Finally, another hit this week was our Personalized Fall Books. I was hoping these would be a hit, especially after the work it took for me to figure out how to make them so they would be easy for everyone else to make their own later. I used these in small groups. We took turns sharing what the picture was and reading what our sentence said after I helped the first child figure it out. They really enjoyed being able to read a book with their own name on each page. I look forward to using more of these with my students and have plans for more in my shop soon. (I already have the Winter and Spring ones ready.)
As promised, I am sharing the marble painted apples and pumpkins that we created during the apple and pumpkins themes. Students had a great time rolling their marbles back and forth through the paint and only a few got away.
I am always looking for new activities for my easel and felt board. I discovered the suggestion to use milk filters for printing for felt boards on Making Learning Fun. In this case I printed a puzzle for pumpkins week. The one thing you have to watch is that these can get messed up if they get wet.
Table scatter can often be found in craft stores, the dollar store, or the dollar spot. I had some pumpkin table scatter that I paired here with pumpkin theme ice cube trays from the Dollar Tree. I put two different kinds of tools to grab the pumpkins with for fine motor practice.
For this center students need to choose a number and then count out that many pumpkin seeds. This set of cards can be found at ChildCareLand. I placed this center next to the spot where I have my number posters so that students could use it for reference if they were unsure of the number. I modeled how to use the number posters to help them as well.
I made Pumpkin Slime, which seemed to be great for the first few days. This recipe had Borax in it and I think the last time I made it I used liquid starch instead. It worked great at first. I added pony beads to it, which the kids loved picking out. However, something happened the Thursday evening of this week to change the consistency of the slime. The first kids to get into the bin could not get the slime to let go of them. It took a very long time to figure out how to get the slime off of them, so I had to close down the bin for the day. I am not sure if there was a change in weather that caused the slime to change or what, but I think I may try a liquid starch recipe the next time.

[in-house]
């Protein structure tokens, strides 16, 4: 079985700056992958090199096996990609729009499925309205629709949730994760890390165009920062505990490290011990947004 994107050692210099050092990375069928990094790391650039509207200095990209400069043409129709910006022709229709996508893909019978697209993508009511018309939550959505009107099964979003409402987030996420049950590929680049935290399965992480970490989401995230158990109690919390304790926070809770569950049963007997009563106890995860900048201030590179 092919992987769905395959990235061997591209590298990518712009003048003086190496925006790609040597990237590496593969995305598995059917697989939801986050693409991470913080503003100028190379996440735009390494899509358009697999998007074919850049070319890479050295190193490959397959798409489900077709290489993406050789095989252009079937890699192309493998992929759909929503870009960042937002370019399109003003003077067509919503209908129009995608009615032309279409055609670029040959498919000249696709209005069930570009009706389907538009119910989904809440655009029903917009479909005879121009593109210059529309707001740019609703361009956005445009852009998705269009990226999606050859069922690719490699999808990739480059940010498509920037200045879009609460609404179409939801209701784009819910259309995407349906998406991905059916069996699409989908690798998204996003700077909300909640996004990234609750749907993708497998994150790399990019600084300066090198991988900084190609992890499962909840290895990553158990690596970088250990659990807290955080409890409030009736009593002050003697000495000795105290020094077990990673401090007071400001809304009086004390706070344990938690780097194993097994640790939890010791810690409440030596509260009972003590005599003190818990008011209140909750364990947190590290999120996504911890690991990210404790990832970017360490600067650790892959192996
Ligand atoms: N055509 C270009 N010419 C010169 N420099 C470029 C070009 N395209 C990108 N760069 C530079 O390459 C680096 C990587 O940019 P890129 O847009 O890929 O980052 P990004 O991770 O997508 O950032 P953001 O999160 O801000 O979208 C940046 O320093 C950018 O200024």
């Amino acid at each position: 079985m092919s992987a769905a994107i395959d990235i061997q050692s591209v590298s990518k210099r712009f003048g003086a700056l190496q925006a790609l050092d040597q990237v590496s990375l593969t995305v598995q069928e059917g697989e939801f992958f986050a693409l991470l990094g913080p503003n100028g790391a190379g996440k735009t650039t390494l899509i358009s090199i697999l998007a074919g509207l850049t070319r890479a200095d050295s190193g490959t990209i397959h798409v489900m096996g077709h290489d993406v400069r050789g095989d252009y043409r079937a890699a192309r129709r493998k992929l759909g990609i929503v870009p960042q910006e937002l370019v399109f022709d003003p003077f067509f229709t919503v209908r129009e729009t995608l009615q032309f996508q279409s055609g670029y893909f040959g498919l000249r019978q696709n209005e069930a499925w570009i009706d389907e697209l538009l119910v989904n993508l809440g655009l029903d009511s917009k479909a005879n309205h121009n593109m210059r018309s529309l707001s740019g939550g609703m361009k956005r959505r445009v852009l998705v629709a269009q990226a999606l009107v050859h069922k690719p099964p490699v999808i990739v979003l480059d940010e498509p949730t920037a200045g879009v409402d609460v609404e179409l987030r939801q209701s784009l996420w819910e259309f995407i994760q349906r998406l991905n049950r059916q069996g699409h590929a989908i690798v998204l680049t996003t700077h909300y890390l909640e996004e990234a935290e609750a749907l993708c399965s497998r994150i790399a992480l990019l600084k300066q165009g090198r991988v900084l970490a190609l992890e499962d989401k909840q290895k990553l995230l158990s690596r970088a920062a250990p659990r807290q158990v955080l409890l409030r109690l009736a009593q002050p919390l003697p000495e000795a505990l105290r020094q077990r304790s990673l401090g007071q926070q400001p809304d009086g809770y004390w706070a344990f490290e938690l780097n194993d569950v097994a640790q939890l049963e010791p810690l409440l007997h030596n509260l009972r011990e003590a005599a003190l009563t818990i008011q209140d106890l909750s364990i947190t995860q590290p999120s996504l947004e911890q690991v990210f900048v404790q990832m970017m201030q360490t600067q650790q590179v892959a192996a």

Our letter focus this week was the letter B. When I do dot marker activities with my students I like to have a few different options. Dot markers tend to be a popular center and students are at a variety of levels in their alphabet awareness at this point in the year. For students ready to start listening for the B sound I use my Alphabet Letter and Sound Search pages. I also found a few other letter B dot marker activities, including the one pictured above by RoyalBaloo.
I always make play dough for my classroom. For this time of year I made orange play dough with pumpkin pie spice added to it. I put it in individual slide lock bags with my students’ names on them. This way students need to use name recognition to find their own play dough. They also need to be responsible for their own play dough as well as keeping their germs to themselves. The play dough mats shown are from Living Well Mom. I did have several students create pumpkins to go on these mats, which is great since occasionally students just ignore the mats and play (which is fine as well.)
For this pumpkin alphabet match I only chose the letters we had focused on so far this year. This way there were not too many to spread out and get confused over at this point in the year. I found this set at This Reading Mama. I wish the lowercase letter a was a different font for this set, but since I did not cut apart the capital and lowercase letters for my set it works out okay.
For science we had several pumpkins on hand to explore in different ways. At first we checked out the outsides with a few ways of measuring the pumpkins. One of the days I had a bin full of water so that the students could explore sinking and floating. Our final day involved exploring the insides of the pumpkin.
These are a few of the activities we completed during Pumpkin week. What is your favorite pumpkin related activity in your classroom?
A week full of apple activities in my PreK classroom involved crafts, sensory fun, fine motor play, and two tasting experiences. We also had our dramatic play Pumpkin Patch, which carried over from Farm week and continues through Pumpkin week.
The sensory bin for apple week includes a base of split peas. I made apples from pipe cleaners so that they were magnetic. This idea was found at Modern Preschool. I also added cinnamon sticks for my students to rub together for added scent. Apples are both from a local craft store as well as Attributes Apples from Learning Resources. Somewhere along the way I picked up an apple shaped colander and ice cube tray to add to my collection.
I ended up switching out the apples in the coverall game for the Attribute Apples, since they seemed to stand up better and not roll around as easily for little hands. These games come from Recipe for Teaching.